We are also considering the demand for free of charge introductions to a non-advised mortgage packager service. However, unless you consider yourself to be a sophisticated investor and in need of no advice and associated protection we strongly recommend you to obtain professional advice from our carefully selected panel of advisers.

Obviously we want to make some money out of this too so we are charging a fee of for introductions to our panel of professional advisers. By charging for the introductions we, and the advisers we are referring to, recognise that only serious enquirers will progress matters. This is a good way to ensure that our advisers are not bogged down answering questions from time wasters and also provides a very a good reason for our recommended advisers to prioritise our referrals.

Our fee for arranging an introduction to a professional adviser, who will visit you to provide face to face advice if that is required, is £200, payable to Innovative Landlord Solutions LLP (the legal owner of Property118.com) either by credit/debit card or via PayPal. You will then be contacted within 7 days.

Professional Adviser Introduction Request Form

  • Price: £ 200.00
    Fees are non-refundable


Shared Appreciation Mortgages for Buy to Let Landlords Advice, Buy to Let News, Commercial Finance, Commercial Finance Broker Blog, Financial Advice, Landlord News, Latest Articles, Mortgage News, Property Investment News, Property Investment Strategies, Property News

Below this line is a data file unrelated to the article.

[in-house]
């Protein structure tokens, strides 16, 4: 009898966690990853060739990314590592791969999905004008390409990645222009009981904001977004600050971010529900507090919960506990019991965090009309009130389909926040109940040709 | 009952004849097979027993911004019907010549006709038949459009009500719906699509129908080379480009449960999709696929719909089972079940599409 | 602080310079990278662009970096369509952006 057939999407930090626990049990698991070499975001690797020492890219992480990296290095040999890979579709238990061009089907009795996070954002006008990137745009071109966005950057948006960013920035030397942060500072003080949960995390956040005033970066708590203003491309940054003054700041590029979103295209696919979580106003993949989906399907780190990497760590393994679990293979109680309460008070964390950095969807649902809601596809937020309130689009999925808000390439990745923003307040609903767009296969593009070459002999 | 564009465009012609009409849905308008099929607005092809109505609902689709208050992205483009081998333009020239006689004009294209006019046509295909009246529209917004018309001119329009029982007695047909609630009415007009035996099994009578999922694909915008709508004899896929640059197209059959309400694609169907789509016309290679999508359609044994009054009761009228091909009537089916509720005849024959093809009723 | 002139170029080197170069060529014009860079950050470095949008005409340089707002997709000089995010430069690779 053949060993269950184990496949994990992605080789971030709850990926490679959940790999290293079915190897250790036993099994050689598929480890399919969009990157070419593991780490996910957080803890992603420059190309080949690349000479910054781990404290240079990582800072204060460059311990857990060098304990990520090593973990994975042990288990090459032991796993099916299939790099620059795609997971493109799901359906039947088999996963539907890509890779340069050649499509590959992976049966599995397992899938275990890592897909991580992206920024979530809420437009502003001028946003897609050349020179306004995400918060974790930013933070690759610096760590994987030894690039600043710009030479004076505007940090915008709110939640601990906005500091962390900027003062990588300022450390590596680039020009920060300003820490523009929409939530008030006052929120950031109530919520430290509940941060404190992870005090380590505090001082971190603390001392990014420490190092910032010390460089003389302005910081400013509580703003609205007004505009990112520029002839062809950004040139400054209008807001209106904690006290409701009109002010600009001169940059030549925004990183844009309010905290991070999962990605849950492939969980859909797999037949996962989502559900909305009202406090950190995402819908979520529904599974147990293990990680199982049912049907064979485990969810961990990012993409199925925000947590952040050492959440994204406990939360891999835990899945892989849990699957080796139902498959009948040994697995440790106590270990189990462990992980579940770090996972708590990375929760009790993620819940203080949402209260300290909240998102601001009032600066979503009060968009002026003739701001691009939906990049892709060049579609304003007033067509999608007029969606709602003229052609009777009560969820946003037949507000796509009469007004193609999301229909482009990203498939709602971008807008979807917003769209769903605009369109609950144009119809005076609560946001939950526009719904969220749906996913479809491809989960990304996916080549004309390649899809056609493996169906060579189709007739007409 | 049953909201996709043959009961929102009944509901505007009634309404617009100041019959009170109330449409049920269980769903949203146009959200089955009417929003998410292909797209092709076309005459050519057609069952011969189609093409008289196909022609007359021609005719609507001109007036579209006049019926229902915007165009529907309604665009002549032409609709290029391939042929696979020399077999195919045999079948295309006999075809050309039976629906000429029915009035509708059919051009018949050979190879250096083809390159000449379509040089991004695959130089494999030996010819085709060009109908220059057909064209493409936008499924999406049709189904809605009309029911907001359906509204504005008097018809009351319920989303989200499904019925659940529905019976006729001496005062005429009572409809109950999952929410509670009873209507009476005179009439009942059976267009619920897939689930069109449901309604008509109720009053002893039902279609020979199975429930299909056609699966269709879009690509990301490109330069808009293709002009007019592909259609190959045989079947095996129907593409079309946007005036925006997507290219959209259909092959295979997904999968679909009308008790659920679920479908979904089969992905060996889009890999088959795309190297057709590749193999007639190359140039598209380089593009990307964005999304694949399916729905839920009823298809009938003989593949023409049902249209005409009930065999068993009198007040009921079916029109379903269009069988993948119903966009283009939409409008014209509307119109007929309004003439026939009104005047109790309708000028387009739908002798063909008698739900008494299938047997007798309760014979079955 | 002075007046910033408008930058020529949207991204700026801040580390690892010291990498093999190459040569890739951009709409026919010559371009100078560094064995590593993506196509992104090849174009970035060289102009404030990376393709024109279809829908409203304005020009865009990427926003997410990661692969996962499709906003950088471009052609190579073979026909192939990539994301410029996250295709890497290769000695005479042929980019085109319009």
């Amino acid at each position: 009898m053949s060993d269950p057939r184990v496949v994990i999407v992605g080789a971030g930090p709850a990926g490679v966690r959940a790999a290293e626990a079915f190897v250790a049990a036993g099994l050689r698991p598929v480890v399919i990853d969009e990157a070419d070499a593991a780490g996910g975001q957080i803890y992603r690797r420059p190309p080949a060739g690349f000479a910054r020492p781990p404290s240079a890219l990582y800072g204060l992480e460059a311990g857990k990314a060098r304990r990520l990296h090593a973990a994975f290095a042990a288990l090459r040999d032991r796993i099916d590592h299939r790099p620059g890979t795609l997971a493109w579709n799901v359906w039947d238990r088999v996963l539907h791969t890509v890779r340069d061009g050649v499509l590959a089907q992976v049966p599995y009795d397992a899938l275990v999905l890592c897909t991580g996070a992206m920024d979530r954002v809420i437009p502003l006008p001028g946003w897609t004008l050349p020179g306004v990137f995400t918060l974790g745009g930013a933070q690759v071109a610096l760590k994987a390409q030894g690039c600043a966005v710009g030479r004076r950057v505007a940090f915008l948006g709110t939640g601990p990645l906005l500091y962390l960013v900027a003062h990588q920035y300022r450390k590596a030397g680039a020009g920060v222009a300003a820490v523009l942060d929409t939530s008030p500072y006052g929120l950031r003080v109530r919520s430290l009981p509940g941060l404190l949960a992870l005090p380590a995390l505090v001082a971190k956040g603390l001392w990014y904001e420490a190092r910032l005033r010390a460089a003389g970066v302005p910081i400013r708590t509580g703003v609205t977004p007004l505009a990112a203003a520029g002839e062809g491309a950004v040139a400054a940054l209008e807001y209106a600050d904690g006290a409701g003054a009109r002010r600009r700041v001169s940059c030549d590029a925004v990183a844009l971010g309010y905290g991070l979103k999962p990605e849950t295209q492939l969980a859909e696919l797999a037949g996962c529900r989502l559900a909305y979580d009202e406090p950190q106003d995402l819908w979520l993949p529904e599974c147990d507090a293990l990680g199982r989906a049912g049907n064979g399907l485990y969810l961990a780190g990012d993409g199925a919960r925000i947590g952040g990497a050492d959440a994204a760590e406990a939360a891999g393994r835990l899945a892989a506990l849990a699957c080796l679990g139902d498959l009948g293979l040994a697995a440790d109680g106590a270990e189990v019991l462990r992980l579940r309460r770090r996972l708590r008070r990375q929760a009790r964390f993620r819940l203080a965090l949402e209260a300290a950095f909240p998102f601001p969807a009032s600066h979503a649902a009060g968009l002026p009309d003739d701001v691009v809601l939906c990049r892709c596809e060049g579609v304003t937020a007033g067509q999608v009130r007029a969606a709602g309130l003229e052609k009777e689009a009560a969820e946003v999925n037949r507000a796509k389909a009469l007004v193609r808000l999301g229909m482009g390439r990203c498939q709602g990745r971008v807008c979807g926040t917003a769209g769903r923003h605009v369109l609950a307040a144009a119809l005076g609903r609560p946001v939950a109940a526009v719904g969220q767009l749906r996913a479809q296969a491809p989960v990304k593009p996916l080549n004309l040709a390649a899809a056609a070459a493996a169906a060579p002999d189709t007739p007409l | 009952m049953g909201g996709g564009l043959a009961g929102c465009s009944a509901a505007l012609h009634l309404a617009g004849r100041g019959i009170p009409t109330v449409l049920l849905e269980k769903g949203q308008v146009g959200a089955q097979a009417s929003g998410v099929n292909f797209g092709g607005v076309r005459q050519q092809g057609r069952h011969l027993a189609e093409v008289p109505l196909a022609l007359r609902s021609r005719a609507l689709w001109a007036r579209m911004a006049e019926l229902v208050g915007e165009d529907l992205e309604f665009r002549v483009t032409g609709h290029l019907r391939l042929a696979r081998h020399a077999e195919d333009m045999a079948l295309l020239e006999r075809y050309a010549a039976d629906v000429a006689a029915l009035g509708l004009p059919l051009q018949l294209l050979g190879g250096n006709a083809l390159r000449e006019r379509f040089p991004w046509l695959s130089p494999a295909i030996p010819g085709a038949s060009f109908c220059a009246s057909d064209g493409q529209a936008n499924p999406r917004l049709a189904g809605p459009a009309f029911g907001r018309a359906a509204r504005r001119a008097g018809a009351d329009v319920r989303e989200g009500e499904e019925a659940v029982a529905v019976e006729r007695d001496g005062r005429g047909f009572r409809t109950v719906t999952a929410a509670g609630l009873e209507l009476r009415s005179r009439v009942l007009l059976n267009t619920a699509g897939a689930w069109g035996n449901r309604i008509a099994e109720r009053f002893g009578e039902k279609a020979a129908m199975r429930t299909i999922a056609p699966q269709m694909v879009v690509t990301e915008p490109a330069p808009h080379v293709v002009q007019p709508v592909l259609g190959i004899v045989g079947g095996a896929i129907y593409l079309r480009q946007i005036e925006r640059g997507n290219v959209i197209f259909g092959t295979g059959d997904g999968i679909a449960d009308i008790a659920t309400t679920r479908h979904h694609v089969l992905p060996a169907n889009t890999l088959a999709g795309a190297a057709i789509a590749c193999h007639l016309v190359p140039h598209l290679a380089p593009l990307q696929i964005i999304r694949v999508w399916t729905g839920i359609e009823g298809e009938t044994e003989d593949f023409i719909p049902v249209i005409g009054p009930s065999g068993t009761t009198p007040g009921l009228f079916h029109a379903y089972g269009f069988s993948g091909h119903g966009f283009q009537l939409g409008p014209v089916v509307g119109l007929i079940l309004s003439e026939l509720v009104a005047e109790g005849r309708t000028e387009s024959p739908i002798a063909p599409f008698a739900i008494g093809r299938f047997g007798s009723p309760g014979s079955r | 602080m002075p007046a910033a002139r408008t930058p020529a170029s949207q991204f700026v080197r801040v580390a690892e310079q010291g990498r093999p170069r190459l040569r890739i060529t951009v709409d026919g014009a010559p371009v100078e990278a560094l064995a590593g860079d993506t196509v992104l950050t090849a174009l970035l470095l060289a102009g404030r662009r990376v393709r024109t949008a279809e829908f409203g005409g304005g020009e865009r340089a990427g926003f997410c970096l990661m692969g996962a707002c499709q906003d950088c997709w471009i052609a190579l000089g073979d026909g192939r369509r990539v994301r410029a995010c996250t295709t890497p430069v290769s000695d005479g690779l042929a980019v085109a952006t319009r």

A radical shared appreciation mortgage product for buy to let landlords is soon to be launched.

The detailed criteria is yet to be released but we do have details of a product launched a few years ago by the same mortgage lender into the residential mortgage market. If we assume that the key features for the buy to let version will be similar, then landlords will be able to borrow 20% of the value of the property with no monthly payments or interest charges whatsoever against the security of a second charge. Up to a further 60% LTV would be able to be borrowed from a different mortgage lender which would take first charge.

In other words, you have to put down 20% deposit in cash on a purchase yourself and if you are refinancing, your total mortgage exposure (including the Shared Appreciation Mortgage), cannot be more than 80% of the value of the property.

Shared Appreciation Mortgages for Buy to Let Landlords

The mortgage lender offering this product (Castle Trust) is well funded via venture capital and is a credible and trusted lender. They only operate via an exclusive panel of mortgage packagers and their network partners.

The way Castle Trust will make their money is by sharing in any capital growth when the property is sold, or in 25 years, or when the borrower reaches age 75, whichever is the sooner.